Factoring Fees Comparison

How to Compare Different Factoring Rates?

For centuries, accounts receivable factoring has helped businesses speed up their cash flow. Factoring enabled business owners to sell their invoices for immediate cash instead of waiting for months for their customers to pay them. Today business people get paid upfront on their invoices faster and more easily than ever before, all without incurring debt.

When you explore today’s factoring options, you’ll want to ask about invoice factoring interest rates, which are also known as factoring fees. Whether you are looking at flat fee factoring or other programs, be sure to compare what could be called the true cost of factoring. It is important to understand the types of factoring fees and work out the cost of factoring from the various proposals you may receive from different factoring companies. Invoice factoring costs and factoring company rates will vary among companies, as will their services and levels of expertise.

Here’s a look at a few factoring cost programs and examples for comparison.

The Flat Factoring Fee

flat feeThe flat factoring fee is the simplest cost to calculate. The flat fee, also referred to as a fixed fee, is a flat percentage of the factored invoice amount. This cost of factoring receivables is popular for its simplicity. You can find that flat fee factoring is often available at factoring companies that serve the transportation industry, for instance. The process of factoring freight bills lends itself to a flat fee structure.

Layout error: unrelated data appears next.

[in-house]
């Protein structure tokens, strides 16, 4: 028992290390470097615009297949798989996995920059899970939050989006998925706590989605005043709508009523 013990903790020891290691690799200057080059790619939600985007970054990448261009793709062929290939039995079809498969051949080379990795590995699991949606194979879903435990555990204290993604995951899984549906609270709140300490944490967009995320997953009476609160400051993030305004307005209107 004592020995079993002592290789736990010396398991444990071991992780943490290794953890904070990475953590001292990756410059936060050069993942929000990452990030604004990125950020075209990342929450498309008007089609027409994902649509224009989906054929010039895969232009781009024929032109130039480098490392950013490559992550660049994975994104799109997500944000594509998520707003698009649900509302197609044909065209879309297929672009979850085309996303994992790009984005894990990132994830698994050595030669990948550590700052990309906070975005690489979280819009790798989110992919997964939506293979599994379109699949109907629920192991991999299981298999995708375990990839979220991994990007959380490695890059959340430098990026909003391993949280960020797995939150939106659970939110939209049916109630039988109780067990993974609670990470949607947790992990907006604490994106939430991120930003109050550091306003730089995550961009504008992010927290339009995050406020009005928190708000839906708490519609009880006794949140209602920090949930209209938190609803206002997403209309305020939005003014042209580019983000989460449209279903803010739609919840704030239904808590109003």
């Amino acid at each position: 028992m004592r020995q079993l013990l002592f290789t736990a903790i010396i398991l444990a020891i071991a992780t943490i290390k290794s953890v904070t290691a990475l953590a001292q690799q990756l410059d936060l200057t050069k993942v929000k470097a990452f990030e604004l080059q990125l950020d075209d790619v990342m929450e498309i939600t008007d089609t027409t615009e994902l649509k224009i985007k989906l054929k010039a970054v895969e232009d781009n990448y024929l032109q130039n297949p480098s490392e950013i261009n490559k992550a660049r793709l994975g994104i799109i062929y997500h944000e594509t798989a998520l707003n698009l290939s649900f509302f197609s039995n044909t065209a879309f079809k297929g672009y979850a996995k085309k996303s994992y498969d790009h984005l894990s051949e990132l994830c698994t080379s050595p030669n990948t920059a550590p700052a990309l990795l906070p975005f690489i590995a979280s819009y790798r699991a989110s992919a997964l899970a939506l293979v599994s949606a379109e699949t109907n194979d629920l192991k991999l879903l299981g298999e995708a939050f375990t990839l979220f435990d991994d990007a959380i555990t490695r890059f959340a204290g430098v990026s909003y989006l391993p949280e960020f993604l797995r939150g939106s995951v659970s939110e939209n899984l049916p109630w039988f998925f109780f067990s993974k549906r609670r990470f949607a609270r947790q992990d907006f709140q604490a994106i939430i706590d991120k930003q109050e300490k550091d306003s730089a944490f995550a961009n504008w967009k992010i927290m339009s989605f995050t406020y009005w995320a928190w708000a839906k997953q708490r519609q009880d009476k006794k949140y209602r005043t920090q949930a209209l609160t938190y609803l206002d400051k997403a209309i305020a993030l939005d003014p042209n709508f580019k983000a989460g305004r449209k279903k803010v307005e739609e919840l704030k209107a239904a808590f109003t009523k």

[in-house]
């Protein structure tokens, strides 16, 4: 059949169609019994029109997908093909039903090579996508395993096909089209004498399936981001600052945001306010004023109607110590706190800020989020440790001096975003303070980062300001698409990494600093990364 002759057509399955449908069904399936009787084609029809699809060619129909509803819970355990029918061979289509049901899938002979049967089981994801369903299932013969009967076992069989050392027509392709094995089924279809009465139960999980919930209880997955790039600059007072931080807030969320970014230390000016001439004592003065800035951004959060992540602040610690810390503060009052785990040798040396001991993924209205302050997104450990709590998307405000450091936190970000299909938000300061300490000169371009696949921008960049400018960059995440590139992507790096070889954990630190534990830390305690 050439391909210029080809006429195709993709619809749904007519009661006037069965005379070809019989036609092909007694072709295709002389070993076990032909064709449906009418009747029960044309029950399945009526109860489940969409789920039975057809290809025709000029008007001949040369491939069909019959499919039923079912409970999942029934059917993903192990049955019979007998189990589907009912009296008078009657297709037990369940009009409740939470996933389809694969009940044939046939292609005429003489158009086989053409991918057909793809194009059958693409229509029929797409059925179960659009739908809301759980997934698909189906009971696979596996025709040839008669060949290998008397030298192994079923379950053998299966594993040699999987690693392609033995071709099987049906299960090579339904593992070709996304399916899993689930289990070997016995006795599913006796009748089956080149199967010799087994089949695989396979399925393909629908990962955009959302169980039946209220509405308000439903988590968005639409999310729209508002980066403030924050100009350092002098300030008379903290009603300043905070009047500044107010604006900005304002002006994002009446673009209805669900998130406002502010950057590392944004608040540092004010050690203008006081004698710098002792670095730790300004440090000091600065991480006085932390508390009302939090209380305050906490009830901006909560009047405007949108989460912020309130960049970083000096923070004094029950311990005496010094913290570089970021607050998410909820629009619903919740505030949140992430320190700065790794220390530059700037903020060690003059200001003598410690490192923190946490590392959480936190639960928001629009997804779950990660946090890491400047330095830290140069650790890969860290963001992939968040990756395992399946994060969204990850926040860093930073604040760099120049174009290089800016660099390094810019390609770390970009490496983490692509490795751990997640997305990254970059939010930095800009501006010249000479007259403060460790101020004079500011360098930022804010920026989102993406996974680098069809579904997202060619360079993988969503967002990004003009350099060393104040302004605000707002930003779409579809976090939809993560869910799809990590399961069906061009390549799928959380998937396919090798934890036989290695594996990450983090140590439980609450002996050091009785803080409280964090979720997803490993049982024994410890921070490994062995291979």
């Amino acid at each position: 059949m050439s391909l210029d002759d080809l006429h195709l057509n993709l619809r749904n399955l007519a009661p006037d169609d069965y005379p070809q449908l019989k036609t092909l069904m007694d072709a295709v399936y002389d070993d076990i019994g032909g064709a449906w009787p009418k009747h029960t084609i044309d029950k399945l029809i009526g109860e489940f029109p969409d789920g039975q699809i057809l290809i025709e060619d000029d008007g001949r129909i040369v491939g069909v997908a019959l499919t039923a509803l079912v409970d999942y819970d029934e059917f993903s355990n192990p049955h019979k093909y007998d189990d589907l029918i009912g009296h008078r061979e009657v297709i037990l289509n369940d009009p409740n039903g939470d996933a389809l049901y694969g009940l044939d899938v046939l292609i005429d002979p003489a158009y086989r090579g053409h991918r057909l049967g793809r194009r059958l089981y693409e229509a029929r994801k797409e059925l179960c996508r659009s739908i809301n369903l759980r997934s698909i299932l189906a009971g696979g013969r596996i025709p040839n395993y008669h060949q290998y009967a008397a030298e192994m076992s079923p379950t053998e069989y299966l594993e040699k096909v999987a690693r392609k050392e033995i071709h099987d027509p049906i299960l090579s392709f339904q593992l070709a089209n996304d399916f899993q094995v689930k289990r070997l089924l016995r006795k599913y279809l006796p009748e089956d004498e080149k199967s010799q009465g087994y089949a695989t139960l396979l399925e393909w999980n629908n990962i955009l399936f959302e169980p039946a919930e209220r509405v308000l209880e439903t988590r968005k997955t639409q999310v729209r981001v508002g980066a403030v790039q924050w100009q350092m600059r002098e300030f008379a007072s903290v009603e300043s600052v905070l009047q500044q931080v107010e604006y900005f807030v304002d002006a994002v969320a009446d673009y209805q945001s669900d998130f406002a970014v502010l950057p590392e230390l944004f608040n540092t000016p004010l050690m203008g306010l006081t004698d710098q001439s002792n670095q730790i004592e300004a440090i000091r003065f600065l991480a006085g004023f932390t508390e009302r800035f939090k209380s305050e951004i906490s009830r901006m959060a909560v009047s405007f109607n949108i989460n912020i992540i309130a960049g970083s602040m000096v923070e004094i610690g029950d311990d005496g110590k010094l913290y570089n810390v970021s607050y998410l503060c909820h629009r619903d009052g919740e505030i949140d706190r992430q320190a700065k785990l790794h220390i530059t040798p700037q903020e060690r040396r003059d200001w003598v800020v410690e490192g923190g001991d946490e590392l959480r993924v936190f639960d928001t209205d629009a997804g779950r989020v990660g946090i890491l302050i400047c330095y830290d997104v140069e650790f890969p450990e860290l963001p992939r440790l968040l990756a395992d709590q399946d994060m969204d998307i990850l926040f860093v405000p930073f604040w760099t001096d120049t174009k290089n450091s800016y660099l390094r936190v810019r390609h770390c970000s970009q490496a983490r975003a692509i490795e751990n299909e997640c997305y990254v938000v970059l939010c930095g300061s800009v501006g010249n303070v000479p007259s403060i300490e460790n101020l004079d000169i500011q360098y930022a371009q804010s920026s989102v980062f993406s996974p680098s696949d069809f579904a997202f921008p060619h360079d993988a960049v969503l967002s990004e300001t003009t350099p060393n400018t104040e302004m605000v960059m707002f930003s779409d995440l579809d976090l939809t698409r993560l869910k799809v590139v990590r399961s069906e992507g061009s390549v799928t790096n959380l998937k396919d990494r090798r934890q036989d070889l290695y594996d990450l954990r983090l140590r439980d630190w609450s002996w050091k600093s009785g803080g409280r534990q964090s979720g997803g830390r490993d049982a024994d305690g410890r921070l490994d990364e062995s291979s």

For example, when considering factoring costs, a flat fee of 2% means 2% of the invoice amount regardless of how long it takes for the invoice to be paid (usually up to a certain number days).

Example:

Invoice Size: $1,000
Flat Fee: 3%
Days Outstanding: (0-60 or 0-90, depending on proposal terms)
Fee: $30 always

The Tiered Factoring Fee

tiered feeThe tiered factoring fee is based on a schedule that ties your fees to the number of days a factored invoice is outstanding before payment is received by the factoring company. This factoring fee is driven by how long it takes for your customer to pay.

A typical tiered rate schedule for this kind of invoice factoring fees program looks something like this:

1% of the invoice amount for invoices outstanding between 00-10 days
2% of the invoice amount for invoices outstanding between 11-20 days
3% of the invoice amount for invoices outstanding between 21-30 days
4% of the invoice amount for invoices outstanding between 31-40 days
And so on through 60 or 90 days

Example:

Invoice Size: $1,000
Days Outstanding: 39 days
Fee: $40